• Draw a circle
• Draw a blue square
• Draw a green line up
• Make bigger
• Make smaller
• Move left
• Move to 2 3
• Quit
Thus, we would like the following verbs to function:
1. Draw a "unit-sized" (defined below) figure.
• We should be able to specify a color including red, blue, green, and black. If no color is specified, you should draw the shape the same color as the previous shape. Initially, the color should be black.
• We should have the option of drawing a square, circle, line, or one other shape of your choice. The shapes should be centered on the current pen location.
• In the case of lines, we should be able to specify a direction including up, down, left, and right. Note that drawing a line has the effect of moving the pen, but drawing other shapes does not.
2. Make the "unit" (defined below) smaller or large by a factor of two. This command should not draw anything, but its effect will be noticed the next time something is drawn!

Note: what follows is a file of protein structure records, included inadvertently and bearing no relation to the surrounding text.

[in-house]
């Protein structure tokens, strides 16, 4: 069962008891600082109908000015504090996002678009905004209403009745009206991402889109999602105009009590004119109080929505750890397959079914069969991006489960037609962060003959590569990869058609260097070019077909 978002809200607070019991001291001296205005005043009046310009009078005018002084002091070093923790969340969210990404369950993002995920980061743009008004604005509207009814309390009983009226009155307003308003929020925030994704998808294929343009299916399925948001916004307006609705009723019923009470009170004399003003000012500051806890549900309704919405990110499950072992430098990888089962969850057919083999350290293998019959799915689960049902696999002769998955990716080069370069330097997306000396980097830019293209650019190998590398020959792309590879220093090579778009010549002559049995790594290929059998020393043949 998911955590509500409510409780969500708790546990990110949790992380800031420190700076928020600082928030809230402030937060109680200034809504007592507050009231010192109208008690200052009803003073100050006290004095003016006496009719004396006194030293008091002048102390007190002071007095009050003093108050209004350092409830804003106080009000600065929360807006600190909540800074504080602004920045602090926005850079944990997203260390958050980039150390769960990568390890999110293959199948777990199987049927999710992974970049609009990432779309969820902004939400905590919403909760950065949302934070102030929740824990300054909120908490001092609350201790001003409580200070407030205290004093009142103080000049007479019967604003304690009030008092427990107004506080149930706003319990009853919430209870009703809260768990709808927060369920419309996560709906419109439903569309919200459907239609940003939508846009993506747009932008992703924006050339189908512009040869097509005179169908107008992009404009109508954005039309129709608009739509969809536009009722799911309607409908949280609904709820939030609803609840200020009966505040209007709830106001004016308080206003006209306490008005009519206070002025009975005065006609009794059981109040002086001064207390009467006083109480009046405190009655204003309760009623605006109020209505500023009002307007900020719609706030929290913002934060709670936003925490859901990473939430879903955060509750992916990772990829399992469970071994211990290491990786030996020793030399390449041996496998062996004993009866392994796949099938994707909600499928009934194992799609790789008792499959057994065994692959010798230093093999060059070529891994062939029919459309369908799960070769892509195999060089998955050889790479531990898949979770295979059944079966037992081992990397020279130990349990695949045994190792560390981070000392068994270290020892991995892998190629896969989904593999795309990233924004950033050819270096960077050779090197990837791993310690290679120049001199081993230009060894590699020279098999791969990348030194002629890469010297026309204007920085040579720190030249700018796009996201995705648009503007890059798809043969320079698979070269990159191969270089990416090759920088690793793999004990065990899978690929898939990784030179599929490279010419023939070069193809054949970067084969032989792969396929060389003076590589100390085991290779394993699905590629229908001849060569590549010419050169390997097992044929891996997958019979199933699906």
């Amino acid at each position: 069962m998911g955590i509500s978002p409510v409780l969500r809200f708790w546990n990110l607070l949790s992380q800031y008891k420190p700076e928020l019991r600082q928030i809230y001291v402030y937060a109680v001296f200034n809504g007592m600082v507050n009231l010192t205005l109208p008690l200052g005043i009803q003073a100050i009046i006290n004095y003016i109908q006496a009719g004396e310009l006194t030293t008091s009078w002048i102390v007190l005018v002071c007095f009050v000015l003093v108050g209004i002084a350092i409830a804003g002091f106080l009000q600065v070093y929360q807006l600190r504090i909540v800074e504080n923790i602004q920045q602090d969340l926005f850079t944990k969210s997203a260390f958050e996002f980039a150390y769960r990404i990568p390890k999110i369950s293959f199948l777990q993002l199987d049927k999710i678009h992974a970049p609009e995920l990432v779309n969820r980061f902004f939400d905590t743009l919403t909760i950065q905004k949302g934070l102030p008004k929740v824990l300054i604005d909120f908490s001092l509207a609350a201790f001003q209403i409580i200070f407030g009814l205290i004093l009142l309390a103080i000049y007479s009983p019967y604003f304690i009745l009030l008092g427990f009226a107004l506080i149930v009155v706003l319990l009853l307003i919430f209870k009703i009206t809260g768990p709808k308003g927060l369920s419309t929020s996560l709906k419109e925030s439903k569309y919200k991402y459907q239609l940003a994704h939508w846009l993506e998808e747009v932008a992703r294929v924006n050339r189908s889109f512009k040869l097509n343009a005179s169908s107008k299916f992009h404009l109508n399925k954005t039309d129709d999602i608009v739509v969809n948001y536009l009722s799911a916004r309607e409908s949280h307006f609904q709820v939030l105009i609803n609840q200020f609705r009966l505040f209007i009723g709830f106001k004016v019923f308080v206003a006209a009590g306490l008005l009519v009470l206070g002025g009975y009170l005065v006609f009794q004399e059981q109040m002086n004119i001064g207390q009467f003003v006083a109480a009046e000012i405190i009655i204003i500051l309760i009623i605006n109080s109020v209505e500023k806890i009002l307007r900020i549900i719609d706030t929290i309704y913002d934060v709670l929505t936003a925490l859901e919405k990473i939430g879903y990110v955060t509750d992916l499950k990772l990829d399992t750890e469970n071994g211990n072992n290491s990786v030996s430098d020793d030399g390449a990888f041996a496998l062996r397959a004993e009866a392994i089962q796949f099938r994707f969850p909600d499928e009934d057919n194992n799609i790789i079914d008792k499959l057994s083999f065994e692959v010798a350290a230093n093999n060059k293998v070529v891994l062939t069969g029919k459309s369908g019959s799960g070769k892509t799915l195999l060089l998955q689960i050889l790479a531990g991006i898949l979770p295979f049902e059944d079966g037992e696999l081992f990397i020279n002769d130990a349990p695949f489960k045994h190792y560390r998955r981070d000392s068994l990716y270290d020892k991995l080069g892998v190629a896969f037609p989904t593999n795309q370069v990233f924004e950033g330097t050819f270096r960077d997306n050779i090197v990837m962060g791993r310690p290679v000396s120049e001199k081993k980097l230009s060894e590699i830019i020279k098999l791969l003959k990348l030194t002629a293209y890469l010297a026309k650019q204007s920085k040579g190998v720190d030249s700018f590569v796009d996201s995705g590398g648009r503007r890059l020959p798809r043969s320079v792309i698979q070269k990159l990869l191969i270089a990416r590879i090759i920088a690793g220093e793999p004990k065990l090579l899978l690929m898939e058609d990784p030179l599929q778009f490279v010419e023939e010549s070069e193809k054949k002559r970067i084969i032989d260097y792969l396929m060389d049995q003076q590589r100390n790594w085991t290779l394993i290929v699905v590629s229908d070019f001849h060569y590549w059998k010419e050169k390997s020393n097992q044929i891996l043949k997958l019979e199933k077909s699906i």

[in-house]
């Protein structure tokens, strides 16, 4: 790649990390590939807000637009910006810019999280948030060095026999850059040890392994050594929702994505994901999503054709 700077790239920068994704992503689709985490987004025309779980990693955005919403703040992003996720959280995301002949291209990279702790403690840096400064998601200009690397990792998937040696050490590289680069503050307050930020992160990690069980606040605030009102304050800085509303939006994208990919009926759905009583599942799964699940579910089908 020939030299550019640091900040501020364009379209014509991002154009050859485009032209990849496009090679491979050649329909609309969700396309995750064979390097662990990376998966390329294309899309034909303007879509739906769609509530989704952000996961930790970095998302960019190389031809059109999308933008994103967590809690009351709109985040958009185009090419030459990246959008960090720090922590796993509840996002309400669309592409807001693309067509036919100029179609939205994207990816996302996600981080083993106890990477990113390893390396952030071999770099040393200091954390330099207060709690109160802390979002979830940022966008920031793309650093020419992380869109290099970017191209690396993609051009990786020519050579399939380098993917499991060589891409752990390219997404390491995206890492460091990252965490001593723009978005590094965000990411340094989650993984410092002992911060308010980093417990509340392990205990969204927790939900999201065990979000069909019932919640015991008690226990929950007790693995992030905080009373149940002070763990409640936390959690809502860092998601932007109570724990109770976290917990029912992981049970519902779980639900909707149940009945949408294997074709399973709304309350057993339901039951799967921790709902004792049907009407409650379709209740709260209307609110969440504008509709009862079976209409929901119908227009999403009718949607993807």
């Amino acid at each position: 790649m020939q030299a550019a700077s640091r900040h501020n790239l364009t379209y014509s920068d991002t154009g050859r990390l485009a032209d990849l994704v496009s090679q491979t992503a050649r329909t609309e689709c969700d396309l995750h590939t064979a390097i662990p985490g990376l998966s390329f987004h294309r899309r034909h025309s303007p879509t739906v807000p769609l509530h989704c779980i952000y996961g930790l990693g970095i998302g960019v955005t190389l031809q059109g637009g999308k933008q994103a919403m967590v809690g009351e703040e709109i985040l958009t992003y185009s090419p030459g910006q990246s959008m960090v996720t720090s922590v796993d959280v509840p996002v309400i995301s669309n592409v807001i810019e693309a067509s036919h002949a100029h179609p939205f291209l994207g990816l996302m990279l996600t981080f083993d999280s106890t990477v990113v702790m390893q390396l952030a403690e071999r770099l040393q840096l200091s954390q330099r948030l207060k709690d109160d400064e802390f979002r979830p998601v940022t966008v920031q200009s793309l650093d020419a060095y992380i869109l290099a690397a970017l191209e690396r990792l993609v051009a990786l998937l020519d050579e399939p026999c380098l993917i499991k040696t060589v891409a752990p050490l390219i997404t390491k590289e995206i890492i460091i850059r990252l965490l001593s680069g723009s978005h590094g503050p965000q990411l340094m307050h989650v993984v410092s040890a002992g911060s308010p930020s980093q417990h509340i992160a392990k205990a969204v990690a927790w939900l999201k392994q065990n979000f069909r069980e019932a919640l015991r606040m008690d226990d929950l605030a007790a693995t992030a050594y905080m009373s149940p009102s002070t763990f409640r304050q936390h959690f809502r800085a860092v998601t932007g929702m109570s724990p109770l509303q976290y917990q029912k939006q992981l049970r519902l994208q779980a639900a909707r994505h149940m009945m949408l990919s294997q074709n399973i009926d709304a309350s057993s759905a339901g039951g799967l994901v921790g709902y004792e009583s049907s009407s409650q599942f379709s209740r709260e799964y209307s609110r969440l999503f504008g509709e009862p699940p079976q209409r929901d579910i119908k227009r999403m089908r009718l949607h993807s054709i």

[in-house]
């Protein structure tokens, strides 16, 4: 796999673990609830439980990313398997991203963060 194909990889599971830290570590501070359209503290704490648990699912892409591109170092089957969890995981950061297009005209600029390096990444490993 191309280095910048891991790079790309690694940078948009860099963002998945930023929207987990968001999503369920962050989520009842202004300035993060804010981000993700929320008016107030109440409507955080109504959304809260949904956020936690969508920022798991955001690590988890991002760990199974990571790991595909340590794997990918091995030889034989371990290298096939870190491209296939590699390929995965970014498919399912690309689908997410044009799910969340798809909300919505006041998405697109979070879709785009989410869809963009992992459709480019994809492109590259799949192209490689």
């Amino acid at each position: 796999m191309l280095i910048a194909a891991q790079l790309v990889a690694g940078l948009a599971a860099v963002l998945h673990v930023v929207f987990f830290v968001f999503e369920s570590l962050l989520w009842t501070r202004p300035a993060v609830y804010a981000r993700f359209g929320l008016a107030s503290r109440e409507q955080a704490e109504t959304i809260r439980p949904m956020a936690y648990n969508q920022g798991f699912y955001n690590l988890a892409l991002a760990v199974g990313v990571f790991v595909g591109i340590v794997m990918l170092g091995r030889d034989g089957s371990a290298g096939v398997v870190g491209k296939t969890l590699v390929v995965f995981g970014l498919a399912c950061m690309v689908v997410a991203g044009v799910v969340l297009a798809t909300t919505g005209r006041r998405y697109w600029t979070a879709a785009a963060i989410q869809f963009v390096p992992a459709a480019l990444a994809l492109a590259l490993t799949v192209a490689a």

3. Move the pen (without drawing anything)...
• ...in a given direction: left, right, up or down by a "unit" (defined below).
• ...to a specific location indicated by two single digit integers in the format listed above. The first integer indicates the x-coordinate of the point and the second integer indicates the y-coordinate. Please check to make sure that the pen remains within the window -- if not, do not move it.
4. Quit the program: The user has finished drawing the picture and would like to leave the program.

User errors: If the user types a command that does not start with one of these verbs or does not provide the right sequence of words after the verb, an error message should be printed informing the user this was an illegal entry.

Unit of distance: Initially, for your program the unit should be one inch. Thus, if you give the command "Draw a red square" to the program, a one-inch red square will appear on the graphics window at the location of the pen. You can then modify the size of what you draw (and how far you move the pen) using the "Make" command. "Make smaller" should halve the size of the unit while "Make larger" should double it. Doing the latter immediately after the former would leave the size unchanged.